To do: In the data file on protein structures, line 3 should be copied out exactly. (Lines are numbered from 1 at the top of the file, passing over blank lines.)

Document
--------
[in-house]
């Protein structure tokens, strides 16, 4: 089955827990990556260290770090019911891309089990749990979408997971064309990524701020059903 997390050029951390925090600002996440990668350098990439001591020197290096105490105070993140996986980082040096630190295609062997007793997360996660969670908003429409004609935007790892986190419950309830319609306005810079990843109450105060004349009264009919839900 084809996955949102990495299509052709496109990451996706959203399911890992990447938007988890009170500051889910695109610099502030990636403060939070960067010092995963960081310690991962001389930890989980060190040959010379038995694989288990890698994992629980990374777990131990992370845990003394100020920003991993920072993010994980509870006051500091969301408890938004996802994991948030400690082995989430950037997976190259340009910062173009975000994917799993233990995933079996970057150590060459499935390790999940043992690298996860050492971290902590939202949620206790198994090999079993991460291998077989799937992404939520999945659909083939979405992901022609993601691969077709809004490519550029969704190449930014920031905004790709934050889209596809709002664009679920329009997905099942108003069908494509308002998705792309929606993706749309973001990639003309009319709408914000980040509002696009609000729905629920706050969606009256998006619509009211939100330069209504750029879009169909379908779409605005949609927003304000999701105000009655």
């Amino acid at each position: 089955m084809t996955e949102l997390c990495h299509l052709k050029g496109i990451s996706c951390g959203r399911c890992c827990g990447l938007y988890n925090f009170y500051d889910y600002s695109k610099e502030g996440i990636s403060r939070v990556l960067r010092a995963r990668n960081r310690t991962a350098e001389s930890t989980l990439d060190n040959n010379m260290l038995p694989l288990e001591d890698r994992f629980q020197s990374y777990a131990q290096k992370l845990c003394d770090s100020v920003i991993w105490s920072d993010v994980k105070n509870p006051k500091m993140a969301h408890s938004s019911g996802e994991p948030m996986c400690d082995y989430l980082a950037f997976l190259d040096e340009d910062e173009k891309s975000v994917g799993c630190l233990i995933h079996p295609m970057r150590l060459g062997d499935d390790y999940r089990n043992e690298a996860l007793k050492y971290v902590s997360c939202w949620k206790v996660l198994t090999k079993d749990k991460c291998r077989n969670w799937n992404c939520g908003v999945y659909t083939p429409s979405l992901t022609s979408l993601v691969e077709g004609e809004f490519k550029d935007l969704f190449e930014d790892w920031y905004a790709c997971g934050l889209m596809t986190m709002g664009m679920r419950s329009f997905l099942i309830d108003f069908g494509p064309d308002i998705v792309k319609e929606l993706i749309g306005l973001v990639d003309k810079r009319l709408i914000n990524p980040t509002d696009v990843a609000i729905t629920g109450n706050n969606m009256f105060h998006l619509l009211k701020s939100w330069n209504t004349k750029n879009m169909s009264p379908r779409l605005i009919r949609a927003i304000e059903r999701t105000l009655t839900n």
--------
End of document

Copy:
């Amino acid at each position: 089955m084809t996955e949102l997390c990495h299509l052709k050029g496109i990451s996706c951390g959203r399911c890992c827990g990447l938007y988890n925090f009170y500051d889910y600002s695109k610099e502030g996440i990636s403060r939070v990556l960067r010092a995963r990668n960081r310690t991962a350098e001389s930890t989980l990439d060190n040959n010379m260290l038995p694989l288990e001591d890698r994992f629980q020197s990374y777990a131990q290096k992370l845990c003394d770090s100020v920003i991993w105490s920072d993010v994980k105070n509870p006051k500091m993140a969301h408890s938004s019911g996802e994991p948030m996986c400690d082995y989430l980082a950037f997976l190259d040096e340009d910062e173009k891309s975000v994917g799993c630190l233990i995933h079996p295609m970057r150590l060459g062997d499935d390790y999940r089990n043992e690298a996860l007793k050492y971290v902590s997360c939202w949620k206790v996660l198994t090999k079993d749990k991460c291998r077989n969670w799937n992404c939520g908003v999945y659909t083939p429409s979405l992901t022609s979408l993601v691969e077709g004609e809004f490519k550029d935007l969704f190449e930014d790892w920031y905004a790709c997971g934050l889209m596809t986190m709002g664009m679920r419950s329009f997905l099942i309830d108003f069908g494509p064309d308002i998705v792309k319609e929606l993706i749309g306005l973001v990639d003309k810079r009319l709408i914000n990524p980040t509002d696009v990843a609000i729905t629920g109450n706050n969606m009256f105060h998006l619509l009211k701020s939100w330069n209504t004349k750029n879009m169909s009264p379908r779409l605005i009919r949609a927003i304000e059903r999701t105000l009655t839900n």